Apples top the Environmental Working Group’s annual Dirty Dozen list of most pesticide-contaminated produce, followed by strawberries, grapes and celery. Other fresh fruits and vegetables on the new Dirty Dozen list, a part of EWG’s 2013 Shopper’s Guide to Pesticides in Produce are peaches, spinach, sweet bell peppers, imported nectarines, cucumbers, potatoes, cherry tomatoes and hot peppers.
EWG’s Clean Fifteen list, those fruits and vegetables with the least pesticide load, consists of corn, onions, pineapples, avocados, cabbage, frozen sweet peas, papayas, mangoes, asparagus, eggplant, kiwi, grapefruit, cantaloupe, sweet potatoes and mushrooms.
“When given a choice, more consumers are choosing organic fruits and vegetables or using EWG’s Shopper’s Guide to find an easy affordable way to avoid toxic chemicals,” said Sonya Lunder, an EWG senior analyst. “They want to eat a diet rich in fruits and vegetables without eating too many pesticides. And they want to support local farms and agriculture that is better for the environment.”
EWG’s Shopper’s Guide to Pesticides in Produce, now in its 9th year, ranks pesticide contamination on 48 popular fruits and vegetables, based on an analysis of more than 28,000 samples tested by the U.S. Department of Agriculture and federal Food and Drug Administration.
EWG researchers compile the Shopper’s Guide and the Dirty Dozen and Clean Fifteen lists from pesticide residue tests conducted by USDA and FDA scientists, who made public their most recent round of results earlier this year. Since government scientists wash or peel samples before testing them, pesticide measurements reflect the likely pesticide loads of produce when people eat it. EWG’s ranking uses six measures of pesticide hazards, among them, the number of pesticides detected on a crop and the percent of samples testing positive.
For the second year, EWG has expanded the Dirty Dozen with a Plus category to highlight two crops – domestically-grown summer squash and leafy greens, specifically kale and collards. These crops did not meet traditional Dirty Dozen criteria but were commonly contaminated with pesticides exceptionally toxic to the nervous system.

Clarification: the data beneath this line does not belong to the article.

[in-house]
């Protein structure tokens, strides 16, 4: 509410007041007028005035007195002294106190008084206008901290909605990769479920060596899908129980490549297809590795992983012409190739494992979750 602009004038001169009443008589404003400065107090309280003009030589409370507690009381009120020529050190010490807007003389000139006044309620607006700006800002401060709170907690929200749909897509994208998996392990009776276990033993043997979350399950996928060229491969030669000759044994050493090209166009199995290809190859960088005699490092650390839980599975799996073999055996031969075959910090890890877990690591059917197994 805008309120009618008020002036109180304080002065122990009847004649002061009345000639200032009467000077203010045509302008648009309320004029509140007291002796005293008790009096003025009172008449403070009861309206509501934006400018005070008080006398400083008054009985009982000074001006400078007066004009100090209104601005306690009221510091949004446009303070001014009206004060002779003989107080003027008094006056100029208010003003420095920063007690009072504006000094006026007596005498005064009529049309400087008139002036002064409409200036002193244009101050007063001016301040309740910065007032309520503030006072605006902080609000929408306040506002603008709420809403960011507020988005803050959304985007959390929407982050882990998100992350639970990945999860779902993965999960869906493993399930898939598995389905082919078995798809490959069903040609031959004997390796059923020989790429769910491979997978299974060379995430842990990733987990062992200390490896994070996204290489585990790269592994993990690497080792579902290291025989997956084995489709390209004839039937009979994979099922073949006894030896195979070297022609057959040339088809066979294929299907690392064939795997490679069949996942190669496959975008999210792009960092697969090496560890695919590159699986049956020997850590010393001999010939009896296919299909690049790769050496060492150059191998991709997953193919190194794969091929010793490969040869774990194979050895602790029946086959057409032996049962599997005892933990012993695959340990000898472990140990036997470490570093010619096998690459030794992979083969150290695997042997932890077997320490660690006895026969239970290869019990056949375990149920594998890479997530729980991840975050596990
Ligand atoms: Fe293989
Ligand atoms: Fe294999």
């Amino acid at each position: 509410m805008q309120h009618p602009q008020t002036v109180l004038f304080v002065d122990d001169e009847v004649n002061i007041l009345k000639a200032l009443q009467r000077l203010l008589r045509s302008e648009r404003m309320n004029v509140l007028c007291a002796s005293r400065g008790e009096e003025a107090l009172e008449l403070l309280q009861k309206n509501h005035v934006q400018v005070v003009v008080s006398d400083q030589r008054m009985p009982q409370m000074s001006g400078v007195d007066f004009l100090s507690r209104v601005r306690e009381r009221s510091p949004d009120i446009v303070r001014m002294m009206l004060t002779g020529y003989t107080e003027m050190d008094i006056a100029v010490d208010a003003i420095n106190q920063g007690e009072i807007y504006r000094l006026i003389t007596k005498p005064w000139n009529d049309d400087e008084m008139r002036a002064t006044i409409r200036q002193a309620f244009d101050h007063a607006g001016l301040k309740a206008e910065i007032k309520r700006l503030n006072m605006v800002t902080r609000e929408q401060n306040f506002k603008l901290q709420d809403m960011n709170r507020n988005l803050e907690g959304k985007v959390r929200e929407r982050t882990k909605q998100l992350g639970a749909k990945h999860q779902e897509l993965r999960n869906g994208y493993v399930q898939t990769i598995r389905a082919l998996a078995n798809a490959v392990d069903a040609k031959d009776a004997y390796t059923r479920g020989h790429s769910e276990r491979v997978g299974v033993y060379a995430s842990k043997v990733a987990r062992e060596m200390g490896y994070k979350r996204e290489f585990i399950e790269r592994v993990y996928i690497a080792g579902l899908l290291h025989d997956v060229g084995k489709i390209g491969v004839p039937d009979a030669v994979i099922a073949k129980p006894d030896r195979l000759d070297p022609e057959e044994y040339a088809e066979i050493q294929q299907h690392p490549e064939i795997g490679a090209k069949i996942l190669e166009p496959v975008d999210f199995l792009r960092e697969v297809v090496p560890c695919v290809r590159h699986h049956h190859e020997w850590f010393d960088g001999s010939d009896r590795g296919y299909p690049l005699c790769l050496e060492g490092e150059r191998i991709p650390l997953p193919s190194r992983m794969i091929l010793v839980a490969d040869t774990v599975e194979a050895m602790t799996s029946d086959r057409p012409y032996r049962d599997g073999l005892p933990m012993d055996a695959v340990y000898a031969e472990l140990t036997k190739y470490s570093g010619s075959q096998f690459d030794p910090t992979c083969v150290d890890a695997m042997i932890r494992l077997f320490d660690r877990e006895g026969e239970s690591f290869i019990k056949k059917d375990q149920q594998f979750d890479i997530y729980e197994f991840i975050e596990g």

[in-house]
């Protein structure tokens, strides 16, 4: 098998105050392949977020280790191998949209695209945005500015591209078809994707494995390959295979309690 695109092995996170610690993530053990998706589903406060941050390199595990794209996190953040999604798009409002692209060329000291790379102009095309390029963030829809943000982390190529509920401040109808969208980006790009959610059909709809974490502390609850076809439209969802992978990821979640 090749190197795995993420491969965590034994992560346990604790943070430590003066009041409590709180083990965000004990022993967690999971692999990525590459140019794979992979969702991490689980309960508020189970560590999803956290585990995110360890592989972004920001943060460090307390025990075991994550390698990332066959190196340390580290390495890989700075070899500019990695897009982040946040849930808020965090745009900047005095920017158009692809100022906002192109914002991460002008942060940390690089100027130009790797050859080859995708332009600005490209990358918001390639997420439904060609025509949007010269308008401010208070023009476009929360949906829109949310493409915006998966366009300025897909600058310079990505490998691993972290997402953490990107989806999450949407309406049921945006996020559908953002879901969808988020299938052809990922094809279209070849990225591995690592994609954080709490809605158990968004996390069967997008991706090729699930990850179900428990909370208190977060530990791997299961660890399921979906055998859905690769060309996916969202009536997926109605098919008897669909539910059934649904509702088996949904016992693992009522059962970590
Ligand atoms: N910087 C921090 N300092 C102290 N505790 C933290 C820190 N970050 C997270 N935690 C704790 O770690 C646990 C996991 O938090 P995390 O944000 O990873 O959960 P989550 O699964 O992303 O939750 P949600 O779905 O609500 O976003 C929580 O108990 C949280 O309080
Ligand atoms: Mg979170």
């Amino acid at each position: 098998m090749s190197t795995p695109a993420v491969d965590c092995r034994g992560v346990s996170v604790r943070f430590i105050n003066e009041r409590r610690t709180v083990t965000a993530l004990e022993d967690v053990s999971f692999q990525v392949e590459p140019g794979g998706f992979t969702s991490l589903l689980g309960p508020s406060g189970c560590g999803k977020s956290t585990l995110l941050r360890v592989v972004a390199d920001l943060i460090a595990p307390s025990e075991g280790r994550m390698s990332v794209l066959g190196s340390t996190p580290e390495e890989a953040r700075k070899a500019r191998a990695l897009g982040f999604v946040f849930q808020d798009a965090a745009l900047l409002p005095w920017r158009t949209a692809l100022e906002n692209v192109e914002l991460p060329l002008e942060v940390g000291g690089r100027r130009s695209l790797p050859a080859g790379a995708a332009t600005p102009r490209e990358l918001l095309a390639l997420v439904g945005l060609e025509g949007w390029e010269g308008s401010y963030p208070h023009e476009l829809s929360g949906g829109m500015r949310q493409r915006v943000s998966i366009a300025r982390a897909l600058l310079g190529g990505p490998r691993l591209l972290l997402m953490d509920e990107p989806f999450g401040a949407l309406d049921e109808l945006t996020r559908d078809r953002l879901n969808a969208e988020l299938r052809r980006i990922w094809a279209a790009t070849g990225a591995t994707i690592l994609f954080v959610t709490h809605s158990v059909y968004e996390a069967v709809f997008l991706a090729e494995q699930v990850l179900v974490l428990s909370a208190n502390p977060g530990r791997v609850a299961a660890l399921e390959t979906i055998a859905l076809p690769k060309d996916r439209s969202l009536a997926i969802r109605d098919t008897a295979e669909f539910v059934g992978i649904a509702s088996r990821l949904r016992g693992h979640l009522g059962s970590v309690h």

In the most recent USDA tests for kale and collards, conducted in 2008, some samples were found to be contaminated with organophosphate pesticides. Organophosphate pesticides are potent neurotoxins that can affect children’s IQ and brain development, even at low doses. Over the past decade organophosphates have been withdrawn from many agricultural uses and banned for home pesticide use but still be applied to certain commercial crops.
Banned organochlorine pesticides were detected on nearly 20% of the samples of zucchini and crookneck squash in 2008. Imported summer squash were cleaner. Most organochlorine pesticides were widely applied in the 1940s through 1970s but withdrawn from use after studies revealed them to be highly toxic to people and wildlife. They are extremely persistent in the environment and still pollute produce grown in contaminated soils.
Results remained troubling for some baby foods purchased in American stores in 2011. Green beans canned for baby food tested positive for five pesticides, including the toxic organophosphates methamidophos and acephate, detected on 14% and 13% of samples respectively. EPA and producers have voluntarily agreed to remove these two chemicals from agriculture due to health concerns. Pear samples tested positive for 11 pesticides, including iprodione, deemed to be probable carcinogen and not registered for use on pears.
Pesticides are toxic by design and created expressly to kill living organisms – insects, plants and fungi that are considered “pests.” Many pesticides pose health dangers to people and have been linked to brain and nervous system toxicity, cancer, hormone disruption, skin, and eye and lung irritation.
Last year, the American Academy of Pediatrics, which represents more than 60,000 pediatricians, for the first time adopted an official position warning doctors and parents that pesticide exposures from food are potentially dangerous to children’s health.
“By following EWG’s Shopper’s Guide and advice, consumers can feel confident they can buy foods with consistently lower overall levels of pesticide contamination,” says Lunder.
EWG advises people who want to avoid genetically engineered food as well as pesticides to buy organically-raised produce. U.S. law does not require labeling of GE foods. Zucchini, Hawaiian papaya and some varieties of sweet corn may be genetically modified.